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Am J Ind Med. 2001 Dec;40(6):674-82.

Lung cancer risk, silica exposure, and silicosis in Chinese mines and pottery factories: the modifying role of other workplace lung carcinogens.

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Istituto di Medicina del Lavoro, University of Cagliari, Italy.



Aims of our study were to explore whether and to what extent exposure to other lung carcinogens, or staging and clinical features of silicosis modify or confound the association between silica and lung cancer.


We used data from a nested case-control study, conducted in the late 1980s in 29 Chinese mines and potteries (10 tungsten mines, 6 copper and iron mines, 4 tin mines, 8 pottery factories, and 1 clay mine), that included 316 lung cancer cases and 1,356 controls, matched by decade of birth and facility type. The previous analysis of these data presented results by type of mine or factory.


In our study, pooling all 29 Chinese work sites, lung cancer risk showed a modest association with silica exposure. Risk did not vary after excluding subjects with silicosis or adjusting the risk estimates by radiological staging of silicosis. Strong correlation among exposures prevented a detailed evaluation of the role of individual exposures. However, lung cancer risk was for the most part absent when concomitant exposure to other workplace lung carcinogens, such as polycyclic aromatic hydrocarbons (PAHs), nickel or radon-daughters, was considered. The cross classification of lung cancer risk by categories of exposure to respirable silica and total respirable dust did not show an independent effect of total respirable dust. Silicosis showed a modest association with lung cancer, which did not vary by severity of radiological staging, or by radiological evidence of disease progression, or by level of silica exposure. However, among silicotic subjects, lung cancer risk was significantly elevated only when exposure to cadmium and PAH had occurred.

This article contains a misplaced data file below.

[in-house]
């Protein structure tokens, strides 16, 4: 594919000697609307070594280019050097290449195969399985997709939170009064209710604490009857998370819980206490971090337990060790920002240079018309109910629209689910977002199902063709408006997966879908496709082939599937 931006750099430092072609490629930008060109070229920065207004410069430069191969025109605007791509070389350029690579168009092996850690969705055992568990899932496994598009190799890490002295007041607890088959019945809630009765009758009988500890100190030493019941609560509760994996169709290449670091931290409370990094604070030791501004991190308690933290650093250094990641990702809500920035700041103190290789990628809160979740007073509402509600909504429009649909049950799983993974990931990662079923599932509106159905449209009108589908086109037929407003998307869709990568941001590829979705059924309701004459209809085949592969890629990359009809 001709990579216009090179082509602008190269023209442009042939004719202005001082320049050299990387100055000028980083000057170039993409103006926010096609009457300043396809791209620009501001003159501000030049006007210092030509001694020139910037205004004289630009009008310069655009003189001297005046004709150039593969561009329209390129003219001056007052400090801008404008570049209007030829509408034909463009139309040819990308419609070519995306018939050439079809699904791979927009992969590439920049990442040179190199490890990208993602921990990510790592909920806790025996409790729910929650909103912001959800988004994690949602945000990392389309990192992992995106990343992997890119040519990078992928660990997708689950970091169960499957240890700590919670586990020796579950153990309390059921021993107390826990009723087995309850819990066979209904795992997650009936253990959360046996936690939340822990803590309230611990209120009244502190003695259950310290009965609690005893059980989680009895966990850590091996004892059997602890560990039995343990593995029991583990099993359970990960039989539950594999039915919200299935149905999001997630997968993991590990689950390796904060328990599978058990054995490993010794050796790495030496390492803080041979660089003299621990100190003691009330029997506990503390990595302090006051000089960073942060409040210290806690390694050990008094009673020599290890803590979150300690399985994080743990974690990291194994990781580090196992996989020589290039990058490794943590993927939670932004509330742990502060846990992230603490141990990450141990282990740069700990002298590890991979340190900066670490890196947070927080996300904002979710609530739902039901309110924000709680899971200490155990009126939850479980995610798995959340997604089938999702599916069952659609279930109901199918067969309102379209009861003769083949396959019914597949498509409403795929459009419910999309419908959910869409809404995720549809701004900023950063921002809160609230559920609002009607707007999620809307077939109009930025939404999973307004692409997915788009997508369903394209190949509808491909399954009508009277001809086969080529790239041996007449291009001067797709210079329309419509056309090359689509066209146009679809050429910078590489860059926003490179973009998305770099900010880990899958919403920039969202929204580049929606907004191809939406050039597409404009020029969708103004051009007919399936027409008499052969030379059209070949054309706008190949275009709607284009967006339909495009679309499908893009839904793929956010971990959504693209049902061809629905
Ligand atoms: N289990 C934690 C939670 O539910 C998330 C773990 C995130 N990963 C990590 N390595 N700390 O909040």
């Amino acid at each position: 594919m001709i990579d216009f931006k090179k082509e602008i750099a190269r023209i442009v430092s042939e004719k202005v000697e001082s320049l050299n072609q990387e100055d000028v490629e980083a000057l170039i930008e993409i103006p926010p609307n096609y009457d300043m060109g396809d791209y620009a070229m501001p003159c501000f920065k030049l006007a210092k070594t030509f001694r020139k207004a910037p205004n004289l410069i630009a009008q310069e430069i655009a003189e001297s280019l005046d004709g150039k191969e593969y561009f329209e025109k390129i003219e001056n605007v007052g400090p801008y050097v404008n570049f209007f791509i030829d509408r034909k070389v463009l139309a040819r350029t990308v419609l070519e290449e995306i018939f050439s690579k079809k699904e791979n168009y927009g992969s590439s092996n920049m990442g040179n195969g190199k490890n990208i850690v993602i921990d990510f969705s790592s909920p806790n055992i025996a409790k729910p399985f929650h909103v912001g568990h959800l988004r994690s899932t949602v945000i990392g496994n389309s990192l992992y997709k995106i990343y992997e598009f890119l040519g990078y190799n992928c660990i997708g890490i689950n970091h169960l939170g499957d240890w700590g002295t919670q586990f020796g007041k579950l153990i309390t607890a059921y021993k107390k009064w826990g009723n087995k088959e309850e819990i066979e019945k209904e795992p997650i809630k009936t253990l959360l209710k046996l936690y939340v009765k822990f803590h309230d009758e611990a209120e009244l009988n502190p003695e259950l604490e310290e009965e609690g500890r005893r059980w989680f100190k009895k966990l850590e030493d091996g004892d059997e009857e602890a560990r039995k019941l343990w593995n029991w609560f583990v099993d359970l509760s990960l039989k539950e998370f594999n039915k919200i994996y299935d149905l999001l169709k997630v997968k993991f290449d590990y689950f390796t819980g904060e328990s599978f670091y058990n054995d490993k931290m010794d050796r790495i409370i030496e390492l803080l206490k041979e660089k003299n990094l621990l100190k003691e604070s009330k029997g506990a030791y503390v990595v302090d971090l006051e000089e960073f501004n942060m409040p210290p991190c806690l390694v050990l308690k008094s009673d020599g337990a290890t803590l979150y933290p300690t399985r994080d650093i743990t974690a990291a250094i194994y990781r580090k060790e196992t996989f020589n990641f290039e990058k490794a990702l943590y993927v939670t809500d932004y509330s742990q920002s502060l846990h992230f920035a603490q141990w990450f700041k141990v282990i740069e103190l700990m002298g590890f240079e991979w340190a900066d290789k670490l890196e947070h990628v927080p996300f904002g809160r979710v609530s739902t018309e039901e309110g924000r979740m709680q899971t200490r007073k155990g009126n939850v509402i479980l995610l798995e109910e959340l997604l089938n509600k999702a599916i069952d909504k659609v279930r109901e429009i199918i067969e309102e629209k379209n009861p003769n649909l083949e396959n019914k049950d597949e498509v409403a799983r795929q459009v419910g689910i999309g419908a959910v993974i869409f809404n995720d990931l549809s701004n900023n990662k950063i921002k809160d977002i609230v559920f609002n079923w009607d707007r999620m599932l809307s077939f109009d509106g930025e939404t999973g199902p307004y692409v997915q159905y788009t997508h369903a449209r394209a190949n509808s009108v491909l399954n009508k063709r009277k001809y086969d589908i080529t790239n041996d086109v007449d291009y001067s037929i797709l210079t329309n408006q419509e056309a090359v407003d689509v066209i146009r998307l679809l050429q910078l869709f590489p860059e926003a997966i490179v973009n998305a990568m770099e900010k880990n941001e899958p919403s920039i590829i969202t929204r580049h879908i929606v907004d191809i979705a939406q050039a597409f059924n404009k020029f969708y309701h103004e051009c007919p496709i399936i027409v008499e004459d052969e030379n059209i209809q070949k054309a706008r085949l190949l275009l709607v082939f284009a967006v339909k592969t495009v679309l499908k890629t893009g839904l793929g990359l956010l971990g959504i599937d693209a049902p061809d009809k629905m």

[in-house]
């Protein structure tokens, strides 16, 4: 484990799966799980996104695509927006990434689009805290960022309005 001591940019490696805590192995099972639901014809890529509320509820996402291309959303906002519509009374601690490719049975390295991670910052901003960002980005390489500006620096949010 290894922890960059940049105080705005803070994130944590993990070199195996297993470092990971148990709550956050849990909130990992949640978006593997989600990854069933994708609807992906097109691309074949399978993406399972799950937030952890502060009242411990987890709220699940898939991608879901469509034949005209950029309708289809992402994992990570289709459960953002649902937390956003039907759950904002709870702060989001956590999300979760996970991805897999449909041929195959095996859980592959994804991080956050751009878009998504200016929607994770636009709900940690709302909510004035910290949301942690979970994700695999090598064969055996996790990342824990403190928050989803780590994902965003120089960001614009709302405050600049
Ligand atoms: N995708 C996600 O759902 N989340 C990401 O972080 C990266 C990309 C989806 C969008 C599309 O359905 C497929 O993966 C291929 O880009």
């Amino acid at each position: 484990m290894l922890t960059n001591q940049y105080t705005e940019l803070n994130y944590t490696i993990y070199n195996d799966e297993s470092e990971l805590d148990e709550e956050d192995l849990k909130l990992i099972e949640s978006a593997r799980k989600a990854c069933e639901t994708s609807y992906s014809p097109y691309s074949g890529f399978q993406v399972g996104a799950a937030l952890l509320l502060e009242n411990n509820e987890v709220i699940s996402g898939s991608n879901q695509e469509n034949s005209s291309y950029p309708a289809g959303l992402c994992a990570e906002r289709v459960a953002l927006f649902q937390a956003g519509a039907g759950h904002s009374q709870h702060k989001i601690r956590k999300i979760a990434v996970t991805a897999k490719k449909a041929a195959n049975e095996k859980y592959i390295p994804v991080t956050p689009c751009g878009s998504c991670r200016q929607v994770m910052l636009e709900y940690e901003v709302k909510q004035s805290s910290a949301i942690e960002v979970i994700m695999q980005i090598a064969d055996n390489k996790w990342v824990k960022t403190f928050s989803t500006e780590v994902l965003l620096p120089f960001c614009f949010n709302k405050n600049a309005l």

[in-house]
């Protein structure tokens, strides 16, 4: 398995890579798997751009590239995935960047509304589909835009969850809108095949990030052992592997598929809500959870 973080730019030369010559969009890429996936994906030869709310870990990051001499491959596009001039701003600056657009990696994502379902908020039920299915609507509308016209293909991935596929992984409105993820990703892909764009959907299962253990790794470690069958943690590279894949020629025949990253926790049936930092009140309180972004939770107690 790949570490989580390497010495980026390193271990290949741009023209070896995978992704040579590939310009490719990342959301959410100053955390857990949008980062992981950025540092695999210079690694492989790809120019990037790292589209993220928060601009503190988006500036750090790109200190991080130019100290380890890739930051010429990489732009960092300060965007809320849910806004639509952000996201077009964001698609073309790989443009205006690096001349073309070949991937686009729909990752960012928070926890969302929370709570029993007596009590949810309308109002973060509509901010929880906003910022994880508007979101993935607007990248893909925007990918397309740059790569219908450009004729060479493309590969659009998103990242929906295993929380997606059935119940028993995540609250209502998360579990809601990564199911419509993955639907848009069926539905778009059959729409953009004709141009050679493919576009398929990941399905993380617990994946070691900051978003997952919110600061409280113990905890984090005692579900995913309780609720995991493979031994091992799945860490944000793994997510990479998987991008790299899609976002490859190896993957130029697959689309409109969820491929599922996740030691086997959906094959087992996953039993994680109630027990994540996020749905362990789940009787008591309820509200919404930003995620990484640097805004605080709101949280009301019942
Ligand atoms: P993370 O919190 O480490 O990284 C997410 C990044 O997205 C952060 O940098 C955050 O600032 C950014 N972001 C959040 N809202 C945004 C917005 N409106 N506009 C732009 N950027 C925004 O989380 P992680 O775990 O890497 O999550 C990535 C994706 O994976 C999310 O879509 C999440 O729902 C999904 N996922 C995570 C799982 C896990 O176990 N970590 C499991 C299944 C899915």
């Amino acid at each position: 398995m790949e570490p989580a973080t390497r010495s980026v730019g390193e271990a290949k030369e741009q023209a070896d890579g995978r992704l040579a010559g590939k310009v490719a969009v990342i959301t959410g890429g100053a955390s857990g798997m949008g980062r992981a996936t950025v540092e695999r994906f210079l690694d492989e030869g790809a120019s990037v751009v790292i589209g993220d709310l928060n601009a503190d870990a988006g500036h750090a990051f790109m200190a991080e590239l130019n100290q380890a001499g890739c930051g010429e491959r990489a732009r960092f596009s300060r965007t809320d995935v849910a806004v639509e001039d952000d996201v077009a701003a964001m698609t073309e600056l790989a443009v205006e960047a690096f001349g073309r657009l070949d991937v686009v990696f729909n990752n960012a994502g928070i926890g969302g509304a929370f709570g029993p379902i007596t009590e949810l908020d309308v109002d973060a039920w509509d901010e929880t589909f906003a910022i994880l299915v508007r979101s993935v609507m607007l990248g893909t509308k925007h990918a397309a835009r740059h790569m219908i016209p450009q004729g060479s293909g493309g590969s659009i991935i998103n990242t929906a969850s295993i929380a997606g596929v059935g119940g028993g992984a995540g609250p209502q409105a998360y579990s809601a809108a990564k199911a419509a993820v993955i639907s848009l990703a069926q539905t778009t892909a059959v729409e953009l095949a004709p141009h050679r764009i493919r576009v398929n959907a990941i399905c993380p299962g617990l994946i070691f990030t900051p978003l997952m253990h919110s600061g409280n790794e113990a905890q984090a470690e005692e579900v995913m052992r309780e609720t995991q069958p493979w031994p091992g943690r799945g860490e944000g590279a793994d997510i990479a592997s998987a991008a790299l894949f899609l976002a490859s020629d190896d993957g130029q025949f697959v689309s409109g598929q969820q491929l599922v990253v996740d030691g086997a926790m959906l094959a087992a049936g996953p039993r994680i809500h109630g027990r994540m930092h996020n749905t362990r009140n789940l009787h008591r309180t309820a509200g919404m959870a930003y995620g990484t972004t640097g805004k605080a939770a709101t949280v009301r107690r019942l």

Our results suggest that, among silica-exposed Chinese workers, numerous occupational and non-occupational risk factors interact in a complex fashion to modify lung cancer risk. Future epidemiological studies on silica and lung cancer should incorporate detailed information on exposure to other workplace lung carcinogens, total respirable dust, and on surface size and age of silica particles to understand whether and to what extent they affect the carcinogenic potential of silica.

[Indexed for MEDLINE]

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